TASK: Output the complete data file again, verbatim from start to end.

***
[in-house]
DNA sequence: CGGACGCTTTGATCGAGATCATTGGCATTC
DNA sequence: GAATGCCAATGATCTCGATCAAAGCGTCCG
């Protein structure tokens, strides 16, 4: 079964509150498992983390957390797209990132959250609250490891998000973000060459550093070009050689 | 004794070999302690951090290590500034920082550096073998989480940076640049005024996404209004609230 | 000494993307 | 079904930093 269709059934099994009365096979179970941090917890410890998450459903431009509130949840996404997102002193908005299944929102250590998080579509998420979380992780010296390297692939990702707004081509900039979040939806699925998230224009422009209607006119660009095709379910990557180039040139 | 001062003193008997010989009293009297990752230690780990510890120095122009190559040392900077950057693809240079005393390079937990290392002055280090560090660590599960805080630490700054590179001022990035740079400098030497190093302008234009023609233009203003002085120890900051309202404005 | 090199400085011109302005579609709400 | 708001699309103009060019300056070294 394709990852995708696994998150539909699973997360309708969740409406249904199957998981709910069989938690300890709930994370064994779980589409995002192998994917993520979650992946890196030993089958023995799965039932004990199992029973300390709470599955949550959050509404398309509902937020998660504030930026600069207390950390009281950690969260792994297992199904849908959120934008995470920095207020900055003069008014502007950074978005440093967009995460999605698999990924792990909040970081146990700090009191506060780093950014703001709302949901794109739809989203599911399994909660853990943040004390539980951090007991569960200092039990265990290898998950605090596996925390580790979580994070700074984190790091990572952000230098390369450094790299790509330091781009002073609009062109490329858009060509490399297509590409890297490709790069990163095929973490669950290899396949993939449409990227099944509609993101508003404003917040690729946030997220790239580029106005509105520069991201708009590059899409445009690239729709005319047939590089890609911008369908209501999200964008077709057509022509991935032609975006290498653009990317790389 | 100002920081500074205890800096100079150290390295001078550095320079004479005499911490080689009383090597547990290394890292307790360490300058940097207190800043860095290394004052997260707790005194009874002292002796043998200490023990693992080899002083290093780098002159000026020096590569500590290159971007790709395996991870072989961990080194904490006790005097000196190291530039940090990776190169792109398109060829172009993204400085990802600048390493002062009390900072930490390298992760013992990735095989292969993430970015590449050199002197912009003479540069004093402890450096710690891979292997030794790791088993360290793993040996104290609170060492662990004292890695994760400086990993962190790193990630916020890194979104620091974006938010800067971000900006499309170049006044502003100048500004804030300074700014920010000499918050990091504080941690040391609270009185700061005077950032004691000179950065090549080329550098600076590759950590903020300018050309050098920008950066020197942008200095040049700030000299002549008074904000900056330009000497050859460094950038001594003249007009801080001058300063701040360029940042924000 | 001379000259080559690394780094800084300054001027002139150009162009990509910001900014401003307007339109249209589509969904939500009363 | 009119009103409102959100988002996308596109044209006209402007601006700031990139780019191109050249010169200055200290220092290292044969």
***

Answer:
[in-house]
DNA sequence: CGGACGCTTTGATCGAGATCATTGGCATTC
DNA sequence: GAATGCCAATGATCTCGATCAAAGCGTCCG
């Protein structure tokens, strides 16, 4: 079964509150498992983390957390797209990132959250609250490891998000973000060459550093070009050689 | 004794070999302690951090290590500034920082550096073998989480940076640049005024996404209004609230 | 000494993307 | 079904930093 269709059934099994009365096979179970941090917890410890998450459903431009509130949840996404997102002193908005299944929102250590998080579509998420979380992780010296390297692939990702707004081509900039979040939806699925998230224009422009209607006119660009095709379910990557180039040139 | 001062003193008997010989009293009297990752230690780990510890120095122009190559040392900077950057693809240079005393390079937990290392002055280090560090660590599960805080630490700054590179001022990035740079400098030497190093302008234009023609233009203003002085120890900051309202404005 | 090199400085011109302005579609709400 | 708001699309103009060019300056070294 394709990852995708696994998150539909699973997360309708969740409406249904199957998981709910069989938690300890709930994370064994779980589409995002192998994917993520979650992946890196030993089958023995799965039932004990199992029973300390709470599955949550959050509404398309509902937020998660504030930026600069207390950390009281950690969260792994297992199904849908959120934008995470920095207020900055003069008014502007950074978005440093967009995460999605698999990924792990909040970081146990700090009191506060780093950014703001709302949901794109739809989203599911399994909660853990943040004390539980951090007991569960200092039990265990290898998950605090596996925390580790979580994070700074984190790091990572952000230098390369450094790299790509330091781009002073609009062109490329858009060509490399297509590409890297490709790069990163095929973490669950290899396949993939449409990227099944509609993101508003404003917040690729946030997220790239580029106005509105520069991201708009590059899409445009690239729709005319047939590089890609911008369908209501999200964008077709057509022509991935032609975006290498653009990317790389 | 100002920081500074205890800096100079150290390295001078550095320079004479005499911490080689009383090597547990290394890292307790360490300058940097207190800043860095290394004052997260707790005194009874002292002796043998200490023990693992080899002083290093780098002159000026020096590569500590290159971007790709395996991870072989961990080194904490006790005097000196190291530039940090990776190169792109398109060829172009993204400085990802600048390493002062009390900072930490390298992760013992990735095989292969993430970015590449050199002197912009003479540069004093402890450096710690891979292997030794790791088993360290793993040996104290609170060492662990004292890695994760400086990993962190790193990630916020890194979104620091974006938010800067971000900006499309170049006044502003100048500004804030300074700014920010000499918050990091504080941690040391609270009185700061005077950032004691000179950065090549080329550098600076590759950590903020300018050309050098920008950066020197942008200095040049700030000299002549008074904000900056330009000497050859460094950038001594003249007009801080001058300063701040360029940042924000 | 001379000259080559690394780094800084300054001027002139150009162009990509910001900014401003307007339109249209589509969904939500009363 | 009119009103409102959100988002996308596109044209006209402007601006700031990139780019191109050249010169200055200290220092290292044969």